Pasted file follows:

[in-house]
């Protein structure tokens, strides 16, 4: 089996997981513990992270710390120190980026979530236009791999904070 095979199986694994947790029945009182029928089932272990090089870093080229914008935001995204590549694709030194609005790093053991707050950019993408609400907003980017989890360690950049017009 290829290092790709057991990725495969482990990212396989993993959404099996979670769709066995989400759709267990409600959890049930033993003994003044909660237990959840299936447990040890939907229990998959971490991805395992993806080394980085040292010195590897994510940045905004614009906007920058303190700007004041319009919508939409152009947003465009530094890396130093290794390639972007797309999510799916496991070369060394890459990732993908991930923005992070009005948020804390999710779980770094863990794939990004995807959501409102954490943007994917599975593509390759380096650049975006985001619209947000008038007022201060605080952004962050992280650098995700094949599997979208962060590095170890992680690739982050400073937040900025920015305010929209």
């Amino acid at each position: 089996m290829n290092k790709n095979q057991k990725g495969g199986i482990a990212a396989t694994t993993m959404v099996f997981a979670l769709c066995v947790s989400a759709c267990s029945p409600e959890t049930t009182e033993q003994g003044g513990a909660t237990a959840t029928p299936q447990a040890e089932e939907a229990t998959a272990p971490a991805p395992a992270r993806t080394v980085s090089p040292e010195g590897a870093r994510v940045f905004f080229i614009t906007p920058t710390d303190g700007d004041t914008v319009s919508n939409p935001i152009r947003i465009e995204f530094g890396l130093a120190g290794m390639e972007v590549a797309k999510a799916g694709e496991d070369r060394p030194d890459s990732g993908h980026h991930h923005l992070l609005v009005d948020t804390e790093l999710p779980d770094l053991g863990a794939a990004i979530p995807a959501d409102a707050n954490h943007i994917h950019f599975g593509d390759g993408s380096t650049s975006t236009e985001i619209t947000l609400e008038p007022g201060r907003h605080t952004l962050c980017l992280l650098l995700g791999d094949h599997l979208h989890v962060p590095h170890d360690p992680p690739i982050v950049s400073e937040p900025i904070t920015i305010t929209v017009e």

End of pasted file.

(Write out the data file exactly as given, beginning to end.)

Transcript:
[in-house]
């Protein structure tokens, strides 16, 4: 089996997981513990992270710390120190980026979530236009791999904070 095979199986694994947790029945009182029928089932272990090089870093080229914008935001995204590549694709030194609005790093053991707050950019993408609400907003980017989890360690950049017009 290829290092790709057991990725495969482990990212396989993993959404099996979670769709066995989400759709267990409600959890049930033993003994003044909660237990959840299936447990040890939907229990998959971490991805395992993806080394980085040292010195590897994510940045905004614009906007920058303190700007004041319009919508939409152009947003465009530094890396130093290794390639972007797309999510799916496991070369060394890459990732993908991930923005992070009005948020804390999710779980770094863990794939990004995807959501409102954490943007994917599975593509390759380096650049975006985001619209947000008038007022201060605080952004962050992280650098995700094949599997979208962060590095170890992680690739982050400073937040900025920015305010929209």
């Amino acid at each position: 089996m290829n290092k790709n095979q057991k990725g495969g199986i482990a990212a396989t694994t993993m959404v099996f997981a979670l769709c066995v947790s989400a759709c267990s029945p409600e959890t049930t009182e033993q003994g003044g513990a909660t237990a959840t029928p299936q447990a040890e089932e939907a229990t998959a272990p971490a991805p395992a992270r993806t080394v980085s090089p040292e010195g590897a870093r994510v940045f905004f080229i614009t906007p920058t710390d303190g700007d004041t914008v319009s919508n939409p935001i152009r947003i465009e995204f530094g890396l130093a120190g290794m390639e972007v590549a797309k999510a799916g694709e496991d070369r060394p030194d890459s990732g993908h980026h991930h923005l992070l609005v009005d948020t804390e790093l999710p779980d770094l053991g863990a794939a990004i979530p995807a959501d409102a707050n954490h943007i994917h950019f599975g593509d390759g993408s380096t650049s975006t236009e985001i619209t947000l609400e008038p007022g201060r907003h605080t952004l962050c980017l992280l650098l995700g791999d094949h599997l979208h989890v962060p590095h170890d360690p992680p690739i982050v950049s400073e937040p900025i904070t920015i305010t929209v017009e």